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Wed, Oct 18, 2017 05:25 PM
Wednesday, March 8, 2017 issue

Did you know?


01/04/2008 - According to the Energy Information Administration (EIA), the average household in the United States can expect their heating bills to increase by 10 percent this winter. While that's a significant percentage increase, for most homes that 10 percent bump equates to roughly $88 over the course of the winter season, which is designated as Oct. 1 through March 31 by the EIA. The people most negatively affected by the increase will be those who use heating oil. On average, about one out of every three homes in the Northeast use heating oil. Those homowners can expect to see their heating bill increase by 22 percent this winter. Throughout the south, many homes are heated through electricity. Such homes can expect a mild increase of 4 percent this winter, or about $32 over the course of the season. While fuel costs play a role in the increase, the weather is playing a role in the estimates as well. The National Oceanic Atmospheric Administration predicts this winter will be 4 percent colder than last year.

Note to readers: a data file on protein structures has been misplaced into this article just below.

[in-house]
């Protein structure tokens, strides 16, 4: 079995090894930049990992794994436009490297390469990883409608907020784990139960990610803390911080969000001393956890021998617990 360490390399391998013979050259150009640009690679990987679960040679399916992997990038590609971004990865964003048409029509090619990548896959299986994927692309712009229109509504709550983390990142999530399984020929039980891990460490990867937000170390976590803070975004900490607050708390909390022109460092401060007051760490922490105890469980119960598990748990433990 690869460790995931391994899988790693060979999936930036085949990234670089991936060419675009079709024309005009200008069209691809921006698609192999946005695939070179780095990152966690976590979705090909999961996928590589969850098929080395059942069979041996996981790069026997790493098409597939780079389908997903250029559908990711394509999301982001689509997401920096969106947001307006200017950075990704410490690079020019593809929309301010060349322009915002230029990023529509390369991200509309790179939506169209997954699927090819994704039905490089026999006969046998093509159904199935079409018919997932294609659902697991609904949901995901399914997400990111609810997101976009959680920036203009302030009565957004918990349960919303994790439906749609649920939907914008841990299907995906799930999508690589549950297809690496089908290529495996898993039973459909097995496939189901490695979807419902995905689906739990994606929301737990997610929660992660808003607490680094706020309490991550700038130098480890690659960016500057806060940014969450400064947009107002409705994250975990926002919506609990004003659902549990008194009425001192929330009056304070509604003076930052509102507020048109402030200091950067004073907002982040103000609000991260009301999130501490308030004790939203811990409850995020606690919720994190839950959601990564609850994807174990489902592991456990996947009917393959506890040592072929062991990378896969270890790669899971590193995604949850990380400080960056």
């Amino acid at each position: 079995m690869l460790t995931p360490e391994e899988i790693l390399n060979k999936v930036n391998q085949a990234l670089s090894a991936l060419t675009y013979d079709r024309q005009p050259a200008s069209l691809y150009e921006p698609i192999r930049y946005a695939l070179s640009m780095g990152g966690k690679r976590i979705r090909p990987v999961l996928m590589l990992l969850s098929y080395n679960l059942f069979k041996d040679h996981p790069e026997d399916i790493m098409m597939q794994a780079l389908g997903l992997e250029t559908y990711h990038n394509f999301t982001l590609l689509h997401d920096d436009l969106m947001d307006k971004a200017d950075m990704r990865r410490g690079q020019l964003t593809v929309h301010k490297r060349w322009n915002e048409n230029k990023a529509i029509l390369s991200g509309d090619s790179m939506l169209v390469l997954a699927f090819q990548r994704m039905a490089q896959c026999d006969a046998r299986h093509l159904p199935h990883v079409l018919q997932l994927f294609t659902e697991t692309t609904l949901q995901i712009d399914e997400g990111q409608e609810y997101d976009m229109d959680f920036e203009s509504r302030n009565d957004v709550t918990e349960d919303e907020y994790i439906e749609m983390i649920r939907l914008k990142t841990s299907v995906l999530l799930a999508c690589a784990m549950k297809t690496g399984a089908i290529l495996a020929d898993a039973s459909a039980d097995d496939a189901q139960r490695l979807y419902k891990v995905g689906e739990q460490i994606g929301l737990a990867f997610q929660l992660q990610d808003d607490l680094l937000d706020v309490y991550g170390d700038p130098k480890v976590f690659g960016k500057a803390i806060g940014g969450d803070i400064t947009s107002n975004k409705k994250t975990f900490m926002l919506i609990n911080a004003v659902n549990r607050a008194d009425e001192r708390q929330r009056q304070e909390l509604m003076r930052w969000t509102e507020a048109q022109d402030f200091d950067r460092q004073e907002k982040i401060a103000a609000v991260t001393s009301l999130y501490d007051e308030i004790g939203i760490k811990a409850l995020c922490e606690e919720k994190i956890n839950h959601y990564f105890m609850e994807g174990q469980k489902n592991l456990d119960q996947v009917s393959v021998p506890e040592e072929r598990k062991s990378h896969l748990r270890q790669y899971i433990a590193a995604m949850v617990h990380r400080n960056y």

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In 2005, the poverty rate in the United States was 12.6 percent, meaning 37 million Americans were living below the poverty line. That's an increase of 6 million since the turn of the century.

For a family of five in 2005, the poverty line established by the federal government was $23,613. According to the U.S. Census Bureau, the states with the highest poverty rate were Mississippi (21.3 percent) and Louisiana (19.8 percent), which indicates the larger poverty epidemic in the southeastern United States, which had five states among the 10 most impoverished. The District of Columbia had the third highest poverty rate (19 percent), and also had the highest rate of children living in poverty (32.2 percent).

As for cities with the highest poverty rate, the Census Bureau reports that, in cities with a minimum population of 250,000, Cleveland, Ohio, had the highest poverty rate (32.4 percent), followed by Detroit (31.4) and Miami (28.3).

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